Mr.Tsuchiya was introduced to me last year by Mr. Hirao, Koji, a senior advisor to Showa Women’s College. Mr. Hirao used to work for Japan’s Long-Term Credit Bank. He himself is a specialist of management in addition to be a qualified banker. Mr.Tsuchiya was a fairly successful entrepreneur in construction business. He once was a highly popular evangelist of rational management of construction business running a good size consulting network having a few thousands members. In those years, Mr.Tsuchiya encountered an excellent book on management which was written by Mr. Hirao. Mr.Hirao happened to have met Mr. Tsuchiya in Myanmar several years ago and was deeply impressed by his ever growing challenging spirit. This is a reason why Mr.Hirao introduced Mr.Tsuchiya for me.

One day when he stopped by Myanmar several years ago, he was a sort of revolted that this is the country of his destiny. Walking through the country side of Myanmar, he realized that the level of development of the country is just about the early Meiji era of Japan. Meiji Japan developed rapidly because people, particularly of women workers worked hard as symbolized by the character “Oshin” in a highly popular TV program. Mr. Tsuchiya thought that what Myanmar needs most is “Oshin.” He moved quickly to build a school to educate many “Oshins.” When I met Mr.Tsuchiya in the Japanese cuisine restaurant he proudly showed me pictures of completed buildings of “Oshin” school. Myanmar is a wonder place for me because I happened to have met people who I woiuld otherwise not able to meet.

In the afternoon, we visited the office of JAICA. Two officers came out to welcome us. Mr.Fusa told them that the purpose of our visit this time was to give prof. Shimada a good overview about Myanmar economy since it is the first visit for him. The principal officer, Mr.Inada, who gave us briefing told me that he took my lecture at Keio University when he was a student. How small the world is, particularly in Myanmar!

The briefing was quite systematic and informative. Of many points he explained, two major observations were impressive. One is that Myanmar people are polite, courteous, and diligent. They do work well and for long hours, Another is the lack or paucity of infra-structure. Railways, irrigations, communication systems, power supplies, and even hospitals. In fact, excellent students are sent to medical education. However, since hospital facilities are shabby and outdated, good medical human talents cannot be used. In agriculture, there remains vast flat land in the country, but since necessary infrastructure is lacking, large land resources are not utilized.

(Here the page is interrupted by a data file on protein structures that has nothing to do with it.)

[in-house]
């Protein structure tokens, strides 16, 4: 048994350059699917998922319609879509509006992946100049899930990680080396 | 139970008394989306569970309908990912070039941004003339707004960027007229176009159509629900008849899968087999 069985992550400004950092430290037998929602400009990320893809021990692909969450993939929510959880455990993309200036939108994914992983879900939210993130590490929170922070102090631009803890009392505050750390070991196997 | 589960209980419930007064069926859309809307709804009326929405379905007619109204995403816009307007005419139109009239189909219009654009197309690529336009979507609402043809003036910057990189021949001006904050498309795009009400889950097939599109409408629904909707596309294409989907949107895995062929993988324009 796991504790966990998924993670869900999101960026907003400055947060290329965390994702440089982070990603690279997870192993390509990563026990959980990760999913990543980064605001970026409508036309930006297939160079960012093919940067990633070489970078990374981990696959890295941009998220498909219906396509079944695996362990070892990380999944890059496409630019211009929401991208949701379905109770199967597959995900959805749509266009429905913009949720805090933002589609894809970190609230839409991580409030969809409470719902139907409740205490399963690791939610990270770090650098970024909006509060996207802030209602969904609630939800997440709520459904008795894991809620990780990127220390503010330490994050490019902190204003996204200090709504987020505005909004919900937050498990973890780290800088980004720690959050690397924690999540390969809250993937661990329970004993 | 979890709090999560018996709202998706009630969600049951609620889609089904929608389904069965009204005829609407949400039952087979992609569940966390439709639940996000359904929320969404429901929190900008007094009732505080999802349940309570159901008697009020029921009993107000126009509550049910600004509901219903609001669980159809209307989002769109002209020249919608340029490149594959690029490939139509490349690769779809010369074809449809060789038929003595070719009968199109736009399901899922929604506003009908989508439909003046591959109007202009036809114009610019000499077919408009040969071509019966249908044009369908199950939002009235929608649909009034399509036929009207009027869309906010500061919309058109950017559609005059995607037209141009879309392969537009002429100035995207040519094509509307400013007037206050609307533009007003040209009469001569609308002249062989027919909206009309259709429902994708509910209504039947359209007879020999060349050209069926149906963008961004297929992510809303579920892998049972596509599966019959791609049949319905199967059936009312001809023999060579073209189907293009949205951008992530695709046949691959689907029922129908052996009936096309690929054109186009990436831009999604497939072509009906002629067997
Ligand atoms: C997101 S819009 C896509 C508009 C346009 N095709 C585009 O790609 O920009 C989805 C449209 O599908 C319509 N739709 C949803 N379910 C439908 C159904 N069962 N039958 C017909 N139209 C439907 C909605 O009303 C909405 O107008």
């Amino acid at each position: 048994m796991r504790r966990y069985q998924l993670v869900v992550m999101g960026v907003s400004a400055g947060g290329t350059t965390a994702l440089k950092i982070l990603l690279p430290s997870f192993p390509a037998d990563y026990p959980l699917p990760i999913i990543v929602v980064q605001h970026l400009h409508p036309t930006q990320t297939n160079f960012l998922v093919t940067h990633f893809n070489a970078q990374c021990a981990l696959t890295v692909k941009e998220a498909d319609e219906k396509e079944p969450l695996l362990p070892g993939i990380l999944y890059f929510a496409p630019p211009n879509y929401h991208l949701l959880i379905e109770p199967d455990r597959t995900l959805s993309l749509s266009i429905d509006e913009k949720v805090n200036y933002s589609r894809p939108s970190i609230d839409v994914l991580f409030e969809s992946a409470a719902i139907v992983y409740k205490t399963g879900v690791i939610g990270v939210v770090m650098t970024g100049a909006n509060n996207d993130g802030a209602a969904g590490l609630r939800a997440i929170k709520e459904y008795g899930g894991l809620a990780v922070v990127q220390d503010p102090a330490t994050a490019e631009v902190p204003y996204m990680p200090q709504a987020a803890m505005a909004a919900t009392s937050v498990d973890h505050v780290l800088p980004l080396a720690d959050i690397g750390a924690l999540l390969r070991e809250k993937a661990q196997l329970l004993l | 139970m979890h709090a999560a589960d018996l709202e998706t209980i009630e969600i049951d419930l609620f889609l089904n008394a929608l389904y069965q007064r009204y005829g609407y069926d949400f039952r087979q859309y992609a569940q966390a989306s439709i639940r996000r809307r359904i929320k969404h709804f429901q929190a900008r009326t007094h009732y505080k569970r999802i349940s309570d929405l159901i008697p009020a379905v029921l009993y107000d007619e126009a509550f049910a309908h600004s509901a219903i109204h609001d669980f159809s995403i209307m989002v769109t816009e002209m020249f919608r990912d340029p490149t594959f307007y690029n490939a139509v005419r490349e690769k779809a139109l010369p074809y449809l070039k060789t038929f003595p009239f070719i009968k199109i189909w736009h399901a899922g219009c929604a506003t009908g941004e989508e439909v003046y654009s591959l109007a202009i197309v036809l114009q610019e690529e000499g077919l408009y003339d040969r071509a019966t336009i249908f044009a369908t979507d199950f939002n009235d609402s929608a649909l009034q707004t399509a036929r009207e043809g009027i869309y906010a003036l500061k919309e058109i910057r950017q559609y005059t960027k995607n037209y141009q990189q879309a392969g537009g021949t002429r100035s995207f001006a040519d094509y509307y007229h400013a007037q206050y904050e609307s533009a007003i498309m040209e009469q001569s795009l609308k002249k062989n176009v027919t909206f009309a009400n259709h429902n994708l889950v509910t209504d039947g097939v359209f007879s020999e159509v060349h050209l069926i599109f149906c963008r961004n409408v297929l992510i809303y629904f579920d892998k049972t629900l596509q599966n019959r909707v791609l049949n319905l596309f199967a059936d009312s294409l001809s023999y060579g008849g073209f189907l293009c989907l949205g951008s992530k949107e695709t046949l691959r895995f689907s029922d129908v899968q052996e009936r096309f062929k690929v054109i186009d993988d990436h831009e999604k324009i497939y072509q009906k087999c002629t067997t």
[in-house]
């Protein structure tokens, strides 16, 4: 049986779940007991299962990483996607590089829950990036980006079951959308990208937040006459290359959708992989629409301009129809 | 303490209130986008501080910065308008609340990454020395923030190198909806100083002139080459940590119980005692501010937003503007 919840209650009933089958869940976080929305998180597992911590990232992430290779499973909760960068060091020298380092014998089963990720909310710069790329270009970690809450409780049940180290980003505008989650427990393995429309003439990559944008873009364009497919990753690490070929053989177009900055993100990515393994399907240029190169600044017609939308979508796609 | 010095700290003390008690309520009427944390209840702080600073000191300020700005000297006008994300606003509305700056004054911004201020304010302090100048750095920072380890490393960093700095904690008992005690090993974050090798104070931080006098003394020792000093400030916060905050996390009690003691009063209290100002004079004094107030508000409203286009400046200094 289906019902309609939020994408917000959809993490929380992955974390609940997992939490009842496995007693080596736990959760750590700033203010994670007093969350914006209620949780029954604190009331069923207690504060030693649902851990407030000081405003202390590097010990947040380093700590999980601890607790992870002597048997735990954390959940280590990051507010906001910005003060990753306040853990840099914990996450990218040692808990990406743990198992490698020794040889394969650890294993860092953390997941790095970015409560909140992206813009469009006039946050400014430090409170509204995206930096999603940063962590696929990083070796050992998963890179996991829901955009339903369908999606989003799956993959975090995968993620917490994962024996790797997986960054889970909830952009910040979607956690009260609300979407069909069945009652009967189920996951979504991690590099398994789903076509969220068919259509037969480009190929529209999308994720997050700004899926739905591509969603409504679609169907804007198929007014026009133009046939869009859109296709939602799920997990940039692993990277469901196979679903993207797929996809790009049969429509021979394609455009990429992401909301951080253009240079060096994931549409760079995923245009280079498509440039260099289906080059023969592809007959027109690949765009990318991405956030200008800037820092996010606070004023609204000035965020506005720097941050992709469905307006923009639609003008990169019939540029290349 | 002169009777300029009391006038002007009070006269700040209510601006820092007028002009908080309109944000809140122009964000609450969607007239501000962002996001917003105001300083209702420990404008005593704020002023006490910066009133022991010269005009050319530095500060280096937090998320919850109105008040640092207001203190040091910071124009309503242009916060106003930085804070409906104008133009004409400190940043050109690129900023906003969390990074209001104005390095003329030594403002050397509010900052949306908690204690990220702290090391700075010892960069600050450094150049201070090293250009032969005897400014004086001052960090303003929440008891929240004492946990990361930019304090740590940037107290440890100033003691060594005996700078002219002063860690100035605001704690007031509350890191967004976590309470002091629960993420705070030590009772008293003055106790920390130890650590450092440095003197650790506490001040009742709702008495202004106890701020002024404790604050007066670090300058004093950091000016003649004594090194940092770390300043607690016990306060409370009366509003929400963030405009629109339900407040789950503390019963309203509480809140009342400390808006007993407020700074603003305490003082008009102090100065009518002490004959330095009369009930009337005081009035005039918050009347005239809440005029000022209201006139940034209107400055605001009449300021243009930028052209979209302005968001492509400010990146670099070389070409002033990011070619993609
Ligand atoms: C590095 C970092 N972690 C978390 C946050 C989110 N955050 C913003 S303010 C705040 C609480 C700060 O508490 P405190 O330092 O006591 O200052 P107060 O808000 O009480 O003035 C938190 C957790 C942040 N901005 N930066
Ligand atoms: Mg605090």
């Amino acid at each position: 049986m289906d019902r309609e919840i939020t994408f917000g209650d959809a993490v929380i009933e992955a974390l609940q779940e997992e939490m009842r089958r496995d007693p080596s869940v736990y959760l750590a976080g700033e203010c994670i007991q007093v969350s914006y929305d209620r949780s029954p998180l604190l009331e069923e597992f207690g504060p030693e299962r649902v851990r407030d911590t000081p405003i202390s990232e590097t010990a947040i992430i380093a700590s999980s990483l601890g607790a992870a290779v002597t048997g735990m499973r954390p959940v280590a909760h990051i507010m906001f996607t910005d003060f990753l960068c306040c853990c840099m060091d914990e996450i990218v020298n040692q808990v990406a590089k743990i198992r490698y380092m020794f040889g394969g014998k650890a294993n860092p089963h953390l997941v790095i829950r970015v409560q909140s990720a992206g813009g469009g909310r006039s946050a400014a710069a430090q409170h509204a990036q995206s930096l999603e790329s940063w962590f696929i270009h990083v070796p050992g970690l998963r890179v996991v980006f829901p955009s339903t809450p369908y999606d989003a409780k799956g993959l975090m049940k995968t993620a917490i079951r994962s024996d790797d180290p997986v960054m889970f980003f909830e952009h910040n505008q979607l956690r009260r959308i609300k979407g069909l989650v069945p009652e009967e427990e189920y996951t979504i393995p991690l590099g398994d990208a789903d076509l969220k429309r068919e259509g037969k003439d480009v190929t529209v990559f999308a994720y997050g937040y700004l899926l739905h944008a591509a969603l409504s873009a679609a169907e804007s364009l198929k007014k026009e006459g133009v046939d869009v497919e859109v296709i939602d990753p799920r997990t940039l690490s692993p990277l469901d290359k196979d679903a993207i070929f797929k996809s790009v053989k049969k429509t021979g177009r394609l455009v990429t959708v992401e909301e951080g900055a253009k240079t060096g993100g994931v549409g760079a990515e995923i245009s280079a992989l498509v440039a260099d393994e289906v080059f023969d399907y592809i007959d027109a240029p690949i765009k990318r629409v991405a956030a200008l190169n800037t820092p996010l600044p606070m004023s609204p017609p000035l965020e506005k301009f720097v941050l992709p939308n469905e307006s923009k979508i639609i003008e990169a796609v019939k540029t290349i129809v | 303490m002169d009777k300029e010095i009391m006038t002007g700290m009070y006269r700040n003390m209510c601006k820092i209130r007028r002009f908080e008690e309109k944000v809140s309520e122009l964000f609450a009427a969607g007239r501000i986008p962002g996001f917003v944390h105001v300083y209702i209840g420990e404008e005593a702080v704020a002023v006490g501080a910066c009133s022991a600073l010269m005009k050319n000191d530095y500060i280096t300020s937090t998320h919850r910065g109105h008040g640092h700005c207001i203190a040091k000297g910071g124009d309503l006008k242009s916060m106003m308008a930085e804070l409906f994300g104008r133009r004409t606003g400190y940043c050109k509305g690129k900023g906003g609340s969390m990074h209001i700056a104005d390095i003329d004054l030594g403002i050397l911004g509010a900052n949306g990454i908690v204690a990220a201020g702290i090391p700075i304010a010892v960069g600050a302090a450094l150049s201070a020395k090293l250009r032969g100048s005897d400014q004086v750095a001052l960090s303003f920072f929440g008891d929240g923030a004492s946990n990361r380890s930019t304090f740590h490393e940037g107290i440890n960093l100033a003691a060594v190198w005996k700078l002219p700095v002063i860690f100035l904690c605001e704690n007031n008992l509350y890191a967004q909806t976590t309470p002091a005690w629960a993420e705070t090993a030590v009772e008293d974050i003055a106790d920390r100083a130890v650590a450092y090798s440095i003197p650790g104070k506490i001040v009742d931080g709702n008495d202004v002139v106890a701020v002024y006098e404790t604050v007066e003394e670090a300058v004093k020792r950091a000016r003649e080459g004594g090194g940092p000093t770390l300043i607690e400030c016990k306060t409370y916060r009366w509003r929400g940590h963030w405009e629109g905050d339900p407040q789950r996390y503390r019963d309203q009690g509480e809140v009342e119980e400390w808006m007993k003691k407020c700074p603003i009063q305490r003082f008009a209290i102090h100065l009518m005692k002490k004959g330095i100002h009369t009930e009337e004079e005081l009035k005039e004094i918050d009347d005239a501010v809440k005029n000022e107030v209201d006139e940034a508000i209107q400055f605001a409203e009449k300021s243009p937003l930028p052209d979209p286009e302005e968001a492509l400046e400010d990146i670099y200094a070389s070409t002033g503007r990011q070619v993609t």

We then visited International Financial Center very briefly. Since time budget is getting extremely tight because we had an appointment with Mr.Serge Pun, the owner and CEO of FMI at 16:00. The main purpose for us to visit IFC is that Mr.Fusa needs to ascertain some of his business matters with the responsible officer there. Since the matter relates to international financing of Mr.Fusa’s project, he had to take advantage of this opportunity to ascertain some of the important points of his project such as rice milling and shrimp cultures. Mr.Fusa and the responsible officer of iFC talked many points extremely fast and efficiently, which impressed very much, as a living example of stern and strict business.

We arrived at the office of MFI, where Mr.Serge Pun was waiting. Since Mr.Fusa had his confidential business matters to talk with Mr.Pun. We were sitting together to listen their talk. This was interesting and learning, but I will not write about it because of its confidential nature. After the business talk, Mr. Pun began to talk about his view on the forthcoming new administration led by Aung San Suu Kyi.

He said that many journalists of foreign media want to predict about the future of Aung San Suu Kyi’s government. There are, however, a couple of important elements which foreign media seem to overlook. One is the mandate and he other is her strong commitment to deny bribery and fight against corruption.

On mandate, her party NLD gained more than 85% of votes in the recent general election and thus is authorized to take 85% of seats in the national assembly except for 25% of seats reserved for the military. Mr.Pun said that the popularity and real support of the people is much higher than this figure. For instance, he quoted the fact that in the capitol city, “Nepido,”where bureaucrats and military consist of most of citizens, NLD gained almost 100% of votes. This implies that the majority of military people in fact support NLD rather than opposing against it. It is often told that the military is anti-NLD. This is misleading, according to Mr.Pun. Those who oppose against NLD within the military should be just a handful of military executives who get bribes and monopolize power.